The family of murdered Belfast solicitor Pat Finucane have said they will not give up after losing a legal challenge against the British government's refusal to hold a public inquiry into the killing.
His son John Finucane said they had not decided whether to appeal a judgment which upheld the controversial 2011 decision by Prime Minister David Cameron.
Mr Finucane (38), who represented a number of high-profile republicans, was shot dead in front of his wife and three children at their Belfast home in February 1989.
The killing, one of the most notorious of the Troubles, is shrouded in controversy over allegations that the security forces colluded with the gunmen from the outlawed Ulster Defence Association (UDA).
The high-profile case, which was heard last month, was taken by Mr Finucane's widow Geraldine, who claimed to have a legitimate expectation that a statutory inquiry would be held.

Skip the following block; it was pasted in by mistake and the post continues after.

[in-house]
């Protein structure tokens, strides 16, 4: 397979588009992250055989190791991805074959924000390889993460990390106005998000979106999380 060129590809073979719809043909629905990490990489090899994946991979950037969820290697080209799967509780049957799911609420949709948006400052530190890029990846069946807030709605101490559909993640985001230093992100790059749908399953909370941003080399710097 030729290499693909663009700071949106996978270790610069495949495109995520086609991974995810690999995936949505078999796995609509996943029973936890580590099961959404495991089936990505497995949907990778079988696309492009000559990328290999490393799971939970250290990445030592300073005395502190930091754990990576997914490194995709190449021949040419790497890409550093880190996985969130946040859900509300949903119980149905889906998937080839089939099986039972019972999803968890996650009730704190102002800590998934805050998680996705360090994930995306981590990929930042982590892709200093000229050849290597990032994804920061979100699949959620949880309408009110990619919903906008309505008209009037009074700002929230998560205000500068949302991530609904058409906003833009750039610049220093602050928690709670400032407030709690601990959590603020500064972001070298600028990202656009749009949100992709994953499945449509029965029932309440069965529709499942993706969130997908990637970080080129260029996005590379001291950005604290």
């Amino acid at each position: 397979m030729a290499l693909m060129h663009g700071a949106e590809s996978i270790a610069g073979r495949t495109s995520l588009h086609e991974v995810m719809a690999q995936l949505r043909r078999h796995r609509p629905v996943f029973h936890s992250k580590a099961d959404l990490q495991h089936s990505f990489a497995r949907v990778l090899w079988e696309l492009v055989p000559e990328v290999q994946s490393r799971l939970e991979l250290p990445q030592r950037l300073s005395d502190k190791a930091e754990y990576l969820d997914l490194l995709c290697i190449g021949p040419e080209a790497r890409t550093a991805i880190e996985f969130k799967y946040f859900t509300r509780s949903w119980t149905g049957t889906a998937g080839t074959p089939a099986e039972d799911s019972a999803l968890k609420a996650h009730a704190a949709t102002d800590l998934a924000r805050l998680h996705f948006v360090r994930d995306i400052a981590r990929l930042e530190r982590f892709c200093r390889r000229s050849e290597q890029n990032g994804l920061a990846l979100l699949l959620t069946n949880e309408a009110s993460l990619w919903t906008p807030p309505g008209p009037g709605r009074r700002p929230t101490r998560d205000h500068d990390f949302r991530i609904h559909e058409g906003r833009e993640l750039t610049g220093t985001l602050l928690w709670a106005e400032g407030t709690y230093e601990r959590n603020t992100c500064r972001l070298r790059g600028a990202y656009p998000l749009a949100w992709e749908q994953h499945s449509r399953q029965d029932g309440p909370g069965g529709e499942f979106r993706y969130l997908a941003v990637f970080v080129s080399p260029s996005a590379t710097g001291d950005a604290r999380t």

The Irish government later pledged to continue the push for a full public inquiry for Mr Finucane, as agreed.
"My thoughts at this time are with Geraldine Finucane and all the Finucane family, who have campaigned so tirelessly for more than a quarter of a century in pursuit of the full truth in the case of Pat Finucane, including the role of collusion in his murder," Foreign Affairs Minister Charlie Flanagan said.
Mr Justice Stephens told Belfast High Court that he rejected the family's judicial review, saying a statutory inquiry would be costly, protracted, and could not be confined to narrow issues surrounding the loyalist shooting more than 20 years ago.
"I uphold that the decision was lawful," the judge said.